City Agrees To End Fight Against Former Trucker
By Dave Reynolds, Inclusion Daily Express
April 21, 2006
REGINA, SASKATCHEWAN--The City of Regina announced this week that it would not fight a court's order to pay compensation and damages for discriminating against a former truck driver because of his cerebral palsy.
Gary Kivela, 57, worked part-time driving truck for the city beginning in 1982.
According to CBC News, Kivela quit in 1998, after he had been passed up several times for full-time, permanent positions. Two years later he filed a complaint against the city, claiming that city officials treated him unfairly.
The Saskatchewan Court of Appeal ruled on April 5 that the city had discriminated against Kivela, and directed it to compensate him for his job loss and emotional suffering. The city was given 60 days to appeal the lower court's decision to the Supreme Court of Canada, but decided instead to settle with Kivela.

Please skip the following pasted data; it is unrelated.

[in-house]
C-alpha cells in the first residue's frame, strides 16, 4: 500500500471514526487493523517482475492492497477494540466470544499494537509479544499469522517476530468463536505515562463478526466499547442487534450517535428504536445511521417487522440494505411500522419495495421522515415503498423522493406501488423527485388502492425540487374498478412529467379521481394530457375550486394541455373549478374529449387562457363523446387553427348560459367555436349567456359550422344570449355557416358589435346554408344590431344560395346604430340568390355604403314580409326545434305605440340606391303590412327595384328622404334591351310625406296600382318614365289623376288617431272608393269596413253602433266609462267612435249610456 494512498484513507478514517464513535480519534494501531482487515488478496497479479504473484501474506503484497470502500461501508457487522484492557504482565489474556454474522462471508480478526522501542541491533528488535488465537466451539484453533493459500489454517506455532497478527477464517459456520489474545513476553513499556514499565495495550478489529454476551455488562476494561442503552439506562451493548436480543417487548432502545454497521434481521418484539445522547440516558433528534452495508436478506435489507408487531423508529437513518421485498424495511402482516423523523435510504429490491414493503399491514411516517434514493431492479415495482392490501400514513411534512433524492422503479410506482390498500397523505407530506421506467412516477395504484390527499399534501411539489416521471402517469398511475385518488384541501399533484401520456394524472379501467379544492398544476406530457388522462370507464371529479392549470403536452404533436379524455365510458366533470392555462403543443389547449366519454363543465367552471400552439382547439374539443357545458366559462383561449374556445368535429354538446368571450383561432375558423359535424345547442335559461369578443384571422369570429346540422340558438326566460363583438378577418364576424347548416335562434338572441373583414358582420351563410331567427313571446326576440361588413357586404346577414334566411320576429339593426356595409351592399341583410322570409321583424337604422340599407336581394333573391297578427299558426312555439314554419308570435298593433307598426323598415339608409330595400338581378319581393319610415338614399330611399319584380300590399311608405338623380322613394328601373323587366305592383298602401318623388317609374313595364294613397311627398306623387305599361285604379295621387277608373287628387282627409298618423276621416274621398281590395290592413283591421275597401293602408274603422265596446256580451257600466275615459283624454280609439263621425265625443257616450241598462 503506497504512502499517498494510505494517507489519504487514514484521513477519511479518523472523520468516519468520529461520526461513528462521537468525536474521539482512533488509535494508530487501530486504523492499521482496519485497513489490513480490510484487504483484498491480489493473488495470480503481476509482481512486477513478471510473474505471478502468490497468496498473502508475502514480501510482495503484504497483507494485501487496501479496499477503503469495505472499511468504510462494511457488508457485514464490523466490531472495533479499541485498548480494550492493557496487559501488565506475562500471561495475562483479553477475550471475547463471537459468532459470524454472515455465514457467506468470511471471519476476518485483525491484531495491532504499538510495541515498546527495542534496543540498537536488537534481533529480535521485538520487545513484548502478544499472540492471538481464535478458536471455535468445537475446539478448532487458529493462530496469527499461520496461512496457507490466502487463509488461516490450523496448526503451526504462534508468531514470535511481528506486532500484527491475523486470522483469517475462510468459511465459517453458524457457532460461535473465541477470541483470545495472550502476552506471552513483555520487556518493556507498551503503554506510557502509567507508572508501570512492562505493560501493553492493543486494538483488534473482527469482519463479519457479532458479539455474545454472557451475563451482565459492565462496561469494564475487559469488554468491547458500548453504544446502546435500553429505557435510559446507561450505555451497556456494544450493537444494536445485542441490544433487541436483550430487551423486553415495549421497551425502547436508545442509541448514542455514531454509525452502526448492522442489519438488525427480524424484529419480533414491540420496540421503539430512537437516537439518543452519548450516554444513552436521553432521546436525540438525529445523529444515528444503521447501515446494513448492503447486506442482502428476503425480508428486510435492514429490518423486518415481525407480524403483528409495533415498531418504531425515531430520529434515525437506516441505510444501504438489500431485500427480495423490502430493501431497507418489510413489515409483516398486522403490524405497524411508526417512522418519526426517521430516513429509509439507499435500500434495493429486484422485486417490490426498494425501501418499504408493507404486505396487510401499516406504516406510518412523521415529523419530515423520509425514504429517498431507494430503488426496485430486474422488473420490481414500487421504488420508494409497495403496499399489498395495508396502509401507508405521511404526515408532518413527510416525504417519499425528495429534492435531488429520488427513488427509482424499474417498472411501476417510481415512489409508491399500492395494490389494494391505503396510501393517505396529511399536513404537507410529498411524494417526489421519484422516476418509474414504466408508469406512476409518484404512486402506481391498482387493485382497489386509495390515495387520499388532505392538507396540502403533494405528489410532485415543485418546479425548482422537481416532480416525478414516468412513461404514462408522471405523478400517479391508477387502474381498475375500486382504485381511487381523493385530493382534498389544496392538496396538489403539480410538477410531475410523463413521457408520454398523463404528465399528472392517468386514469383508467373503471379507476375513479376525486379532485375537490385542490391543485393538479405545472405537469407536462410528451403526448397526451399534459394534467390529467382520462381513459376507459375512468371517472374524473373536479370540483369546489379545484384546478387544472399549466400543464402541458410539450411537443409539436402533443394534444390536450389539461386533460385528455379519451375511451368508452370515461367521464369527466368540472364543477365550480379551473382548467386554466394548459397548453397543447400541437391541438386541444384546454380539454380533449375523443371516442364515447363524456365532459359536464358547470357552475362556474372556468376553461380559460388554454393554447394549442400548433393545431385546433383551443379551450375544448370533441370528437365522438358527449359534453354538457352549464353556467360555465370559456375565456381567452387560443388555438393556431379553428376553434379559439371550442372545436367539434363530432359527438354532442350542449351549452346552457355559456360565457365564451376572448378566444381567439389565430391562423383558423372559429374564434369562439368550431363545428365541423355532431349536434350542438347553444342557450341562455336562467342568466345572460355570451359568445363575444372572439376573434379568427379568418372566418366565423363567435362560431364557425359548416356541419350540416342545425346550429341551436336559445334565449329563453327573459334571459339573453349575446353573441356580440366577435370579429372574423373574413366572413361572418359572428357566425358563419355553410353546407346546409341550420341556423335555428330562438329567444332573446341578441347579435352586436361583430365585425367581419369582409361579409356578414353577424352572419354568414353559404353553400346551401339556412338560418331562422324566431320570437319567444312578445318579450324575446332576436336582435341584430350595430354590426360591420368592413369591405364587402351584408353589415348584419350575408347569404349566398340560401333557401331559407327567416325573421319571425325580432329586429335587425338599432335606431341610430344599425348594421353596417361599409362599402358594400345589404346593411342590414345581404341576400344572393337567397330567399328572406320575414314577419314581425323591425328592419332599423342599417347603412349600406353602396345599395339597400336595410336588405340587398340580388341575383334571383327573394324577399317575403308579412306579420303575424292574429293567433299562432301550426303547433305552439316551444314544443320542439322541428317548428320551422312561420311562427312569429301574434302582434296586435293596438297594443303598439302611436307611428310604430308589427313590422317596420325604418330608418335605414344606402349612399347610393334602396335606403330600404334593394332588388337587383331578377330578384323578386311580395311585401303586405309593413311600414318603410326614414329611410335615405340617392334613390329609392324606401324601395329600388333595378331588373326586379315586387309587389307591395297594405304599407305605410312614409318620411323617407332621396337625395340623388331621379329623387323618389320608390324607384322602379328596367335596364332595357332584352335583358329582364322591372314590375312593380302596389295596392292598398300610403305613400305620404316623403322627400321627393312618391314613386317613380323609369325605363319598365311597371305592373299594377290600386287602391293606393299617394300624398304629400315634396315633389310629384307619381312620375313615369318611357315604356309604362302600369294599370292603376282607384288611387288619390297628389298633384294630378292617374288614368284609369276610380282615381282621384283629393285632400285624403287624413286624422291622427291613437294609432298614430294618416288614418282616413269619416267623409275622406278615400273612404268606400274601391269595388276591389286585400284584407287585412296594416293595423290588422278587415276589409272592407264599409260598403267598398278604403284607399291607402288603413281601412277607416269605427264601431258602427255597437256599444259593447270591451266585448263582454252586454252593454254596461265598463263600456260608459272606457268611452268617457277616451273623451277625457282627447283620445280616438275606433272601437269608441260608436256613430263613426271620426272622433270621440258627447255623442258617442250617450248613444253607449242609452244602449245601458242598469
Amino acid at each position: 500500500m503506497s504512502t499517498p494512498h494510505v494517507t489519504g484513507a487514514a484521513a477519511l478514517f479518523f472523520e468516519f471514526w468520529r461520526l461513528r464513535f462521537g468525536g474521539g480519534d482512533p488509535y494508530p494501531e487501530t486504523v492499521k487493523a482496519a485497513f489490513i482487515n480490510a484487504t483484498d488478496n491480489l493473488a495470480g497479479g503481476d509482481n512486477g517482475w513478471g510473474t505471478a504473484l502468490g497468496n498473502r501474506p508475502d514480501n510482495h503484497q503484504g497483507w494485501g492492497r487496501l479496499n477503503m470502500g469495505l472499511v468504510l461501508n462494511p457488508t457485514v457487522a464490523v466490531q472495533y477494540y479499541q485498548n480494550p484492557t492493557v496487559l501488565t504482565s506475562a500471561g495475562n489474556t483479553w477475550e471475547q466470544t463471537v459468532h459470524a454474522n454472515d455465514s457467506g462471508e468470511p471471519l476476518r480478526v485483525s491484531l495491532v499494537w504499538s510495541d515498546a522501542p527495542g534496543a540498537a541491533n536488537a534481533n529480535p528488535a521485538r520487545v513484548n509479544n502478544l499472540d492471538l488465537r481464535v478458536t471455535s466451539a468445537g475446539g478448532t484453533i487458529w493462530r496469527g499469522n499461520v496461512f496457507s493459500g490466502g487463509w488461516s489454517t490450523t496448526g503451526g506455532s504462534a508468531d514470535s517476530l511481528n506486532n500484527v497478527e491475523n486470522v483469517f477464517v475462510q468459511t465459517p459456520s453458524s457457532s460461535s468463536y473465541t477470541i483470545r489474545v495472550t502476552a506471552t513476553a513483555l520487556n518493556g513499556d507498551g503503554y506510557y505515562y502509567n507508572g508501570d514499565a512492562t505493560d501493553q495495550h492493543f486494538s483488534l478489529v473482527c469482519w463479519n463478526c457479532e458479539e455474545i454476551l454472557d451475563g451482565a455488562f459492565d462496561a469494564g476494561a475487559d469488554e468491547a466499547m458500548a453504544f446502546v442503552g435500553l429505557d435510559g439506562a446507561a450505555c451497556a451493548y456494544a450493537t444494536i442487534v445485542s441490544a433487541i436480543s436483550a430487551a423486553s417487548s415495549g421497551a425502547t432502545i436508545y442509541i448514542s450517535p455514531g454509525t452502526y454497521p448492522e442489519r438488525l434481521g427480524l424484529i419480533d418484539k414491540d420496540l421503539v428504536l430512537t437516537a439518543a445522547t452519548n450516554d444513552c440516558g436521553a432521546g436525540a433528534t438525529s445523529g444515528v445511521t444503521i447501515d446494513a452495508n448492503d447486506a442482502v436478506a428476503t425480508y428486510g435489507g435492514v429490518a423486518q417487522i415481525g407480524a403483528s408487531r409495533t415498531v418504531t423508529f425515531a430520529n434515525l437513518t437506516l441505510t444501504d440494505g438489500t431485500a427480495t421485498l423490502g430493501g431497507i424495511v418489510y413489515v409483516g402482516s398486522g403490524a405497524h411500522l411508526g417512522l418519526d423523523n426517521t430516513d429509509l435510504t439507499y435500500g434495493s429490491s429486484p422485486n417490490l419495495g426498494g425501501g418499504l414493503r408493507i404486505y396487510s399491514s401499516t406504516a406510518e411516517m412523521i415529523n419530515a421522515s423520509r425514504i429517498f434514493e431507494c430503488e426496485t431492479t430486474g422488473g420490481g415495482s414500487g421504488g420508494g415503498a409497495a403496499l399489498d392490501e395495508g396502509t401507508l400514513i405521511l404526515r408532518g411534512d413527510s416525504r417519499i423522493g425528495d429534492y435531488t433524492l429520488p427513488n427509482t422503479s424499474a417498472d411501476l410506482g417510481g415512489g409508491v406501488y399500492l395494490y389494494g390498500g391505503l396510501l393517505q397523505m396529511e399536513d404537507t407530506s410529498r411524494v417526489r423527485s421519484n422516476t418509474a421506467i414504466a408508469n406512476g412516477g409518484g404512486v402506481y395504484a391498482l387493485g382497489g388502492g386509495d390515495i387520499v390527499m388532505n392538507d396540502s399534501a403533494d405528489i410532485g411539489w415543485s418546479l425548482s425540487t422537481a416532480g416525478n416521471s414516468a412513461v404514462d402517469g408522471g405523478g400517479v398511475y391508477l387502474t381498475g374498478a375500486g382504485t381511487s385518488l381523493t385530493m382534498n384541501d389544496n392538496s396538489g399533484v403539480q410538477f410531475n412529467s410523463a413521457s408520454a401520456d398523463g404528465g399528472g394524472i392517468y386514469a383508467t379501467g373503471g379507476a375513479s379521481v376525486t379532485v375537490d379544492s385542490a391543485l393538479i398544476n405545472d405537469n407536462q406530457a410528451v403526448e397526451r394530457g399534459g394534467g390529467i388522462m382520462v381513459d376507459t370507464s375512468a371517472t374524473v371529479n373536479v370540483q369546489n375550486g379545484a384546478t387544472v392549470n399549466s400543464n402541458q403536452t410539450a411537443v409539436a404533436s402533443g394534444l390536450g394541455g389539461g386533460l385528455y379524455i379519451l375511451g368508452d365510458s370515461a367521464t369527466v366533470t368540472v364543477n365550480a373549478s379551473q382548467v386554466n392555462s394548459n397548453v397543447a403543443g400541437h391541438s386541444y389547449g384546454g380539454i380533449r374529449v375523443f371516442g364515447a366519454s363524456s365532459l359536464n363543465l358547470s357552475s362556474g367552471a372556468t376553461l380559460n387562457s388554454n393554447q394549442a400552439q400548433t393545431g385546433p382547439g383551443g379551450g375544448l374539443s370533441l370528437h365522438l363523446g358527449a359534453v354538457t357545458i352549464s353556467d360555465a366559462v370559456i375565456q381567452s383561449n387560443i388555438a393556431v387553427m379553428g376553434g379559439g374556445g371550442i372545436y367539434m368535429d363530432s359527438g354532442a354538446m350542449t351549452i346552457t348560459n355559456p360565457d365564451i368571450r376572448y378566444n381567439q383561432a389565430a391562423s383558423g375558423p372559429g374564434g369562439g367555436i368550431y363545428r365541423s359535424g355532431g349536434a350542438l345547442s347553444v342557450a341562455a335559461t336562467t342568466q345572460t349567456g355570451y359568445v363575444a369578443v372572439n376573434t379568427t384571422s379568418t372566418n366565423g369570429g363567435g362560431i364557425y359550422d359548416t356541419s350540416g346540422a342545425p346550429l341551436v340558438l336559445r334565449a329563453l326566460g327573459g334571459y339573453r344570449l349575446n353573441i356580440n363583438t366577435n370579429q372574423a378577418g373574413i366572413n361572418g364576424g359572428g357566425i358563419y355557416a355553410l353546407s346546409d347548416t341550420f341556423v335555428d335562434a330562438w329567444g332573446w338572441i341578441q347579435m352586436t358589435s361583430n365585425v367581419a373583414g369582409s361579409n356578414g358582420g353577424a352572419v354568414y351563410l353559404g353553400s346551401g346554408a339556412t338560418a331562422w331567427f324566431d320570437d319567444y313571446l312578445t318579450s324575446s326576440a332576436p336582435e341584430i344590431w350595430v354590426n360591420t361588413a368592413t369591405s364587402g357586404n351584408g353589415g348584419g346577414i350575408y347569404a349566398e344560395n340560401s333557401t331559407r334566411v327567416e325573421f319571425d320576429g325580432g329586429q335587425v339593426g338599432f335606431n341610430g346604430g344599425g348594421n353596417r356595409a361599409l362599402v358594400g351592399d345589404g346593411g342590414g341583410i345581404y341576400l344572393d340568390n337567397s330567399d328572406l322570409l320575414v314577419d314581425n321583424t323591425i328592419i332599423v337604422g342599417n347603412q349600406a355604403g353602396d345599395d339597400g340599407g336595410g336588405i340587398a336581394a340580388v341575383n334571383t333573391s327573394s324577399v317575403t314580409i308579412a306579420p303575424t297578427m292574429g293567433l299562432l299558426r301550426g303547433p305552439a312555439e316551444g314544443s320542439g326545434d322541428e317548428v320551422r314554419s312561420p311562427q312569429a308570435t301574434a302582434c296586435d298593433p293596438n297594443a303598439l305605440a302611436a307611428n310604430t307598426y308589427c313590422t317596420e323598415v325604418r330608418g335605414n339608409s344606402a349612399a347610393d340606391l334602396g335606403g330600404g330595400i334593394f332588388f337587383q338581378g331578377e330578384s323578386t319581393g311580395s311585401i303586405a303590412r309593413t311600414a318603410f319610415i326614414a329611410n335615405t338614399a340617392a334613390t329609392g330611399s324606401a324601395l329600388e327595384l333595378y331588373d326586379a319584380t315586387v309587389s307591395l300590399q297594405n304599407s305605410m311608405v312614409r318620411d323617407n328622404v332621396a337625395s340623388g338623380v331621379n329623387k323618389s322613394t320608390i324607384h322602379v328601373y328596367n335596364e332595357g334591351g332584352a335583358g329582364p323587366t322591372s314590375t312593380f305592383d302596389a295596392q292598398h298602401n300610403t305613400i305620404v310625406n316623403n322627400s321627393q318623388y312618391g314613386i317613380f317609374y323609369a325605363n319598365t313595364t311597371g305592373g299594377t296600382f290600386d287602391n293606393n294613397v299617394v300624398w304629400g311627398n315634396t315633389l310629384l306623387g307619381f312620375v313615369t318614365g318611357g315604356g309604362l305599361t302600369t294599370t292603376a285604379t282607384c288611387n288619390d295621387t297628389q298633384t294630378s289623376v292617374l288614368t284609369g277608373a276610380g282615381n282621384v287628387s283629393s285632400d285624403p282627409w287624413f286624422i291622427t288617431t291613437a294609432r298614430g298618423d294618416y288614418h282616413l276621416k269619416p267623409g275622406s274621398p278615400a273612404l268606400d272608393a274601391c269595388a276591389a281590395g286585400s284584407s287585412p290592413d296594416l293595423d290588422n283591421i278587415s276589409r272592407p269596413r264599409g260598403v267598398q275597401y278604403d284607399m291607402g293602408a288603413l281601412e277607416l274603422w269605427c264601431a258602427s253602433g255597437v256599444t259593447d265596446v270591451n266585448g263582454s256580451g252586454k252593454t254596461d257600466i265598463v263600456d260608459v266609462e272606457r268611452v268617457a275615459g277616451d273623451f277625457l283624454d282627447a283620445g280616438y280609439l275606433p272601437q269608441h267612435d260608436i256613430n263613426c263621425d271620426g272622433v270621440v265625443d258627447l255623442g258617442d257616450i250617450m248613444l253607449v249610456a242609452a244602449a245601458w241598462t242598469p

A Saskatchewan Human Rights Commission panel had heard testimony that Kivela's coworkers would sometimes mock the way he spoke and make fun of the fact that he used a cane.
Kivela said he did not ask the court to order the city to hire him, because his health has deteriorated, primarily because of arthritis.
A city official told CBC that settling with Kivela would likely cost several hundred thousand dollars.